Jacob's Reviews > The Stories of J.F. Powers

The Stories of J.F. Powers by J.F. Powers
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Feb 01, 2008

it was amazing
bookshelves: i-own, nyrb, 2007-2009, short-fiction, powell-and-powers
Read from February 21 to March 29, 2009

March 2009

J. F. Powers is severely under-read. I have no real proof of that, although the fact that New York Review of Books chose to publish his work probably says something. Now, I'm not one to gush about specific books, and I don't want to blather on about how wonderful these stories are, but I suppose someone has to. Because the thing is, The Stories of J. F. Powers is simply a marvelous collection.

The stories here may not seem like much; Powers mostly wrote about priests in the Midwest, with some stories about race relations, baseball, jazz, and various other subjects. But these stories are just so good. Powers' craft feels near-perfect: his prose is subtle, charming, clever, and very witty. Even in parts where the story seems lacking, it's the language that pulls you in. Powers is solid, crisp, and incredibly precise with his writing. I suppose I should offer a sample, so here, from "One of Them" and the introduction, is Father Simpson's battle for the spare key:

"Father," said Simpson, coming to dessert, and remembering how he'd phrased the sentence before ("Father, how long will you be gone?") rephrased it, "will you be gone long?"
"Not long," said the pastor, as before.
"Father," said Simpson when he’d eaten his peaches, "while you're away, if I have to go out at night--hospital or something--and the church is locked, I can knock or ring, I know, but I'd hate to disturb Ms Burke, if you know what I mean, Father?"
The pastor nodded, as if he did know, but bowed his head in silent grace.
So did Simpson then, and, when they rose from the table, did not forget the pamphlet by his plate. "So I should knock or ring, Father?"
"Ring," said the pastor.


In his introduction to this volume, Denis Donoghue jokes that Powers "spent the morning putting in a comma and the afternoon wondering whether or not he should replace it with a semicolon," and it shows. It also seems to explain why Powers, in his decades-long career, produced only two novels and three collections of stories, all thirty of which are organized here. I need to keep these stories close at hand so I can read them again, and find Powers' two novels (Morte D'Urban and Wheat That Springeth Green), because he may not have written much, but Powers is simply too good to pass up.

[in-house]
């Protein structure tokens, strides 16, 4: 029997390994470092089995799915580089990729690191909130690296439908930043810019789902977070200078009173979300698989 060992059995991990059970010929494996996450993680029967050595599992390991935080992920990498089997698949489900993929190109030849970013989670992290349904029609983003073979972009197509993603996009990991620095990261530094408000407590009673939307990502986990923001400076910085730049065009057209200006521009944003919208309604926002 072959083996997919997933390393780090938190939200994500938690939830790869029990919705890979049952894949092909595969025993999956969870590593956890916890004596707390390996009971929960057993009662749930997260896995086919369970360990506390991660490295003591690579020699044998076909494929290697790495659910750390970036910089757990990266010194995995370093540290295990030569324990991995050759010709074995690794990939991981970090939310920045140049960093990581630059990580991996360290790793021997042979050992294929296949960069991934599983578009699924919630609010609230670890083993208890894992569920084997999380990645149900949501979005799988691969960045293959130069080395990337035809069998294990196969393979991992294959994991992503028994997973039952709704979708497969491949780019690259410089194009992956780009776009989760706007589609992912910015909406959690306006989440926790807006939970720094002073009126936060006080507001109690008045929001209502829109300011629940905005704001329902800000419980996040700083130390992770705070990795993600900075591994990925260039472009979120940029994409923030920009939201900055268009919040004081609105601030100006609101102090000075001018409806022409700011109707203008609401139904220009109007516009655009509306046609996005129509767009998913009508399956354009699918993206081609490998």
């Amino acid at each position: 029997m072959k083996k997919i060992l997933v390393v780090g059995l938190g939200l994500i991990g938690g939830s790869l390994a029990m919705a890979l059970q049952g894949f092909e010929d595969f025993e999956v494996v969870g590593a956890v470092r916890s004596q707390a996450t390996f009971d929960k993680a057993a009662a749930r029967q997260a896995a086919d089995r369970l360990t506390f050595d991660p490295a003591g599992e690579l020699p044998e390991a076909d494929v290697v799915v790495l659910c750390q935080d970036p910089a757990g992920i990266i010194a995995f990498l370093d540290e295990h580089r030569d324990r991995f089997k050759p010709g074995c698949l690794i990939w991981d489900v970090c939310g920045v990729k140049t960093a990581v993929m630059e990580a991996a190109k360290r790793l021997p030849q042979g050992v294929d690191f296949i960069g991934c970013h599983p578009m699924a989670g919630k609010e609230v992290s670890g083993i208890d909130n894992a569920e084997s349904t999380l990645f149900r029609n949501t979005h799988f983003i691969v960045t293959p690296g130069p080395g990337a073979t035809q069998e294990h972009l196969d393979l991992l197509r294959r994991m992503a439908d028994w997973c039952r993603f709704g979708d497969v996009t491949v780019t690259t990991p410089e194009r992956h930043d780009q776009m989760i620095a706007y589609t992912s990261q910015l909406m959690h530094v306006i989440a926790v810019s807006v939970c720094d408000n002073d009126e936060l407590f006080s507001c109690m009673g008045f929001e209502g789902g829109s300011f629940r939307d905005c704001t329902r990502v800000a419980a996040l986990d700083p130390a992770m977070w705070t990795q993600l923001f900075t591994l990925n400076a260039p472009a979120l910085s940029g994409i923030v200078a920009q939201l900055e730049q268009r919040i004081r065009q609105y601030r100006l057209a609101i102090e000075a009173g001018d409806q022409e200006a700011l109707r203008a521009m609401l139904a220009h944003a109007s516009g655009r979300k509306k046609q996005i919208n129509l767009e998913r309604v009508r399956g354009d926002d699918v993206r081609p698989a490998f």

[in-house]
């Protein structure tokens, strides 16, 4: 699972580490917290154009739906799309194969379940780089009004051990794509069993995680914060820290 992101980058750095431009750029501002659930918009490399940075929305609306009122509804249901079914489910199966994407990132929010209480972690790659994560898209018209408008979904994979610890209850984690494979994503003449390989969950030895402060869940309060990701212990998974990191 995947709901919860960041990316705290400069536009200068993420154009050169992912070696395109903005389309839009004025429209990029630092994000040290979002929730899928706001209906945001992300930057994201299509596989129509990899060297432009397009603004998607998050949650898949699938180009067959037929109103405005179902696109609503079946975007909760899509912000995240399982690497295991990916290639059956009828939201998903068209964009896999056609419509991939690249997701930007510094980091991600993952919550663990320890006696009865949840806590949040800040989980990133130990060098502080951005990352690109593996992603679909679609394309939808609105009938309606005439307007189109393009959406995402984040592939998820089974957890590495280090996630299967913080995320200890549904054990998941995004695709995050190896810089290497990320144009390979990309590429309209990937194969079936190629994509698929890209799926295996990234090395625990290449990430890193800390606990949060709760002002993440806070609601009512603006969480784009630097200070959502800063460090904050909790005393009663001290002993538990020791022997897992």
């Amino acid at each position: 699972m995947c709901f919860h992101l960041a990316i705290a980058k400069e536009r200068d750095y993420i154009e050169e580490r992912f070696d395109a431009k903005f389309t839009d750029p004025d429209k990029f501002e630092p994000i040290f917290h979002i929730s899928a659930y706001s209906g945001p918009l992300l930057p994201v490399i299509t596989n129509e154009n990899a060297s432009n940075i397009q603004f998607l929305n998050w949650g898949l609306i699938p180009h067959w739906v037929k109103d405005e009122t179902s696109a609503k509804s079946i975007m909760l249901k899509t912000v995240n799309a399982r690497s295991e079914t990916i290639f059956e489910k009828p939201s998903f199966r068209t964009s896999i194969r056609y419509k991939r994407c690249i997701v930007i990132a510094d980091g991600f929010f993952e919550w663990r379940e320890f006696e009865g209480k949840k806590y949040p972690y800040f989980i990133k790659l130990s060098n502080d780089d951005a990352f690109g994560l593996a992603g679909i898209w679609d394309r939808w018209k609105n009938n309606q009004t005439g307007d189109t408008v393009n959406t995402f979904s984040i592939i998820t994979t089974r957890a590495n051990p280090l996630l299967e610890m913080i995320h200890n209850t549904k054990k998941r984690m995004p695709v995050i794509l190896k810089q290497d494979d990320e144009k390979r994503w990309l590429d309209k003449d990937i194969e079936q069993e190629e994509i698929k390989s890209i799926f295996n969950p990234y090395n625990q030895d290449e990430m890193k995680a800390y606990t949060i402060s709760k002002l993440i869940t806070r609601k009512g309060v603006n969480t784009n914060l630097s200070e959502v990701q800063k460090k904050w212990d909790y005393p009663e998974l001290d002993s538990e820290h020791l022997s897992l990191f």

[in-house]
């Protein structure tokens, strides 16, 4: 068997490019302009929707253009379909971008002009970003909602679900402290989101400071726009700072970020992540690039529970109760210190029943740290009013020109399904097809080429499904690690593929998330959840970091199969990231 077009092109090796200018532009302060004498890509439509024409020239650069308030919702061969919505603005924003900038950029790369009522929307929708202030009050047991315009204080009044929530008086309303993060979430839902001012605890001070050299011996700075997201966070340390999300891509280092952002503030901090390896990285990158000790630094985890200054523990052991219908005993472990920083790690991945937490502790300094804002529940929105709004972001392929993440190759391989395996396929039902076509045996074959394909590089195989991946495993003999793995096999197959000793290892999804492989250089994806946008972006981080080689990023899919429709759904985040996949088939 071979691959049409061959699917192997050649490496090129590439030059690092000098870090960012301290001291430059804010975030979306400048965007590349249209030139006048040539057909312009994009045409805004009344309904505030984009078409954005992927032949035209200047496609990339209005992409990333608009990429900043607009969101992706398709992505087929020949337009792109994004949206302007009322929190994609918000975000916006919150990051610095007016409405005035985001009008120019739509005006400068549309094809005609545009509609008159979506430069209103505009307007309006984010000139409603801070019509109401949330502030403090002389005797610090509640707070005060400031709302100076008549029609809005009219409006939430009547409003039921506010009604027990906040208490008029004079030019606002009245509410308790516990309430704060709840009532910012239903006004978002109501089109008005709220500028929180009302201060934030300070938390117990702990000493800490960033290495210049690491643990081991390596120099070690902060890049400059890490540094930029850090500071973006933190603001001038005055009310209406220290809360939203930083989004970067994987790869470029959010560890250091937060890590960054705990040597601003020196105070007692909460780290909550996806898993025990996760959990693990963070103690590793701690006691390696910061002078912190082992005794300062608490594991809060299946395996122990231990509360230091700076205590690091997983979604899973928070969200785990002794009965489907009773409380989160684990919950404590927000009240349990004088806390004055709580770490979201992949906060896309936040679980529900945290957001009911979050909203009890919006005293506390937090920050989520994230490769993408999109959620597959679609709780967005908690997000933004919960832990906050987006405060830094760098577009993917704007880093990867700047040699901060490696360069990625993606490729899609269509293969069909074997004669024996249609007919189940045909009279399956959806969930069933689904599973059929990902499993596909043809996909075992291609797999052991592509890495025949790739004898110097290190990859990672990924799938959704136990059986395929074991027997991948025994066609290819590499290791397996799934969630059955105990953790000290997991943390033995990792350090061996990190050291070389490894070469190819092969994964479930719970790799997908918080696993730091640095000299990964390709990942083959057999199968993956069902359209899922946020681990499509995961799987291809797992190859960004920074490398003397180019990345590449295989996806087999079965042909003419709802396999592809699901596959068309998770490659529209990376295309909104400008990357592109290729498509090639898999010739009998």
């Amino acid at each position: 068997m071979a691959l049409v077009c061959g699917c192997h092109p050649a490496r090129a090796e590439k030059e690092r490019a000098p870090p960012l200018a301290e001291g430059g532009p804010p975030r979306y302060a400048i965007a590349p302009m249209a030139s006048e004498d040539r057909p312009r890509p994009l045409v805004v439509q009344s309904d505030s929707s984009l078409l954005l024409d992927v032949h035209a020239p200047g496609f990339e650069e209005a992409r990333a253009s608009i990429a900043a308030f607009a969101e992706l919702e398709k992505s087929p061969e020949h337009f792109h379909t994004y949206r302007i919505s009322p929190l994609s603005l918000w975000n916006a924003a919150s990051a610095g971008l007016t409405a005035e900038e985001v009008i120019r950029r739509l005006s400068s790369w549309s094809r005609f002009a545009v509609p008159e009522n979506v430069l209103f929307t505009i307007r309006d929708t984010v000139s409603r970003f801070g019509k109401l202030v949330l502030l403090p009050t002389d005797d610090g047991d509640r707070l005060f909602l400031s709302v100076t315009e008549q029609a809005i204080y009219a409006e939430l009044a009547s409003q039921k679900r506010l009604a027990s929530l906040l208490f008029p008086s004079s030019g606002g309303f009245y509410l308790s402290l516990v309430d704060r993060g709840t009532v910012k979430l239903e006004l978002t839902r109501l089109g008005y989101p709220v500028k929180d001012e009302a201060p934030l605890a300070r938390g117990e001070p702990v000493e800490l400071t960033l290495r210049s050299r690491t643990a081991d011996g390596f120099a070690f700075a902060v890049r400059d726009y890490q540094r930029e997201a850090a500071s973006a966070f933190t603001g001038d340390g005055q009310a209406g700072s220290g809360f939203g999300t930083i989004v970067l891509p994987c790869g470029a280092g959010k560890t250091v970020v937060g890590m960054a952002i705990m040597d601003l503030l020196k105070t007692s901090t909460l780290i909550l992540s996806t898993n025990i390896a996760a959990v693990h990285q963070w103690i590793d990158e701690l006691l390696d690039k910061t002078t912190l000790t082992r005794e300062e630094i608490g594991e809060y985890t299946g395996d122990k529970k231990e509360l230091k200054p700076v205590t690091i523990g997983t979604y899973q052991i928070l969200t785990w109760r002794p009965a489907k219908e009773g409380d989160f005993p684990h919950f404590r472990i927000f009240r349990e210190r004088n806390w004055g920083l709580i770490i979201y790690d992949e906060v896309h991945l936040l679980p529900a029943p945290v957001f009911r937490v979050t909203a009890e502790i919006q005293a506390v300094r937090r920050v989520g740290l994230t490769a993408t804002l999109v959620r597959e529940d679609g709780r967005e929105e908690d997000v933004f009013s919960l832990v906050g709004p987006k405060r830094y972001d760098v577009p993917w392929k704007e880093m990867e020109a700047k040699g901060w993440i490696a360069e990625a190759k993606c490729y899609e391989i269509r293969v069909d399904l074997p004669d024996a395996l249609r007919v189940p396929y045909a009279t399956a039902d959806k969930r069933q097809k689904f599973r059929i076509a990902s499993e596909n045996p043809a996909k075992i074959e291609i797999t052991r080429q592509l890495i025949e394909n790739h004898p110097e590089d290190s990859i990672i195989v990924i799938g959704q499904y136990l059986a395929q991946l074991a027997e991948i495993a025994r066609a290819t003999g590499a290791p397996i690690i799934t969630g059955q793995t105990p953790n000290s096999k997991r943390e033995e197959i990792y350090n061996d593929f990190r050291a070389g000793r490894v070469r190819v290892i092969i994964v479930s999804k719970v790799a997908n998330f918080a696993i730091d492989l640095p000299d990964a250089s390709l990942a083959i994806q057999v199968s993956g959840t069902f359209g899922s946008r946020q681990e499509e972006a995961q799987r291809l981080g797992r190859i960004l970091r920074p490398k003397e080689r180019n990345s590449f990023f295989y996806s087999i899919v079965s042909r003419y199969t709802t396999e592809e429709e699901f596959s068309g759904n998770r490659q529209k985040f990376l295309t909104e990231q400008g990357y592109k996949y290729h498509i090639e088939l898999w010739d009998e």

(I should also mention that the book itself feels perfect: NYRB's distinct editions are always aesthetically pleasing, but I especially like this edition of Powers' work. Although I am slightly superstitious about yellow books, I never would have found this at the bookstore if the brightly-colored spine hadn't caught my eye. Also, this is just the right size; NYRB books usually feel a bit too slim or too large, but this book is the perfect weight and thickness. It fits my hand, and I keep carrying it around simply because it's comfortable. Wait, am I still gushing about this? I'm gushing. I can't help it--this book is just so darn beautiful!)
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Reading Progress

02/24/2009 page 29
5.09% "I've only read two stories so far, but...I think this is a new favorite. The stories are great, but Powers' writing style is almost perfect"
03/02/2009 page 111
19.47% "I am trying to savor these, limit myself to one story a day...but it's difficult. I want to devour them all at once."
03/24/2009 page 501
87.89% ""One of Them" was especially good--almost comical."
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Comments (showing 1-6 of 6) (6 new)

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message 1: by [deleted user] (new)

A very good "gush."


Jacob It wasn't easy figuring out what to say. I'm still not sure "gush" is the right word when talking about Powers, but it's probably better than "giddy as a schoolgirl."


message 3: by [deleted user] (new)

Ha, yes. Someone has even commented they are all hot and bothered to read Powers and I don't know what to make of that either, don't know what they are thinking, but unless they are joking, they might be in for a bit of a jolt.


message 4: by Alan (new) - added it

Alan I see what you mean (see Hard rain Falling) - you're as bad as me!


message 5: by Ali (new) - added it

Ali J. F. Powers is severely under-read. I have no real proof of that,
Sure you do. Yes, that NYRB published him is a good indicator that no one reads him, but consider also that this collection, published in 2000, only has fifty-one ratings on here, and all of his works have 320 in total. Not even Auchincloss is unread to that degree. At least some of his books, according to the back covers, were bestsellers. J.F. Powers got some awards and comes with a recommendation from Frank O'Connor, but that's pretty much it.
I'm in the process of getting his complete works from NYRB, including this collection, which is why I've found your review.


Jacob Ali wrote: "but consider also that this collection, published in 2000, only has fifty-one ratings on here, and all of his works have 320 in total."

Yes, good point. I didn't check the rating/review stats back when I read it. Rarely do it now, either. But if Powers only has 320 ratings now, imagine how few he had way back in March of 2009. The stats don't go that far back, but the daily breakdown (at the bottom of the page) of the past few months shows a lot of zeroes.

I have his complete works from NYRB, but I still haven't read the two novels. And it's been nearly four years since I read the stories. Maybe it's time for a J. F. Powers binge.


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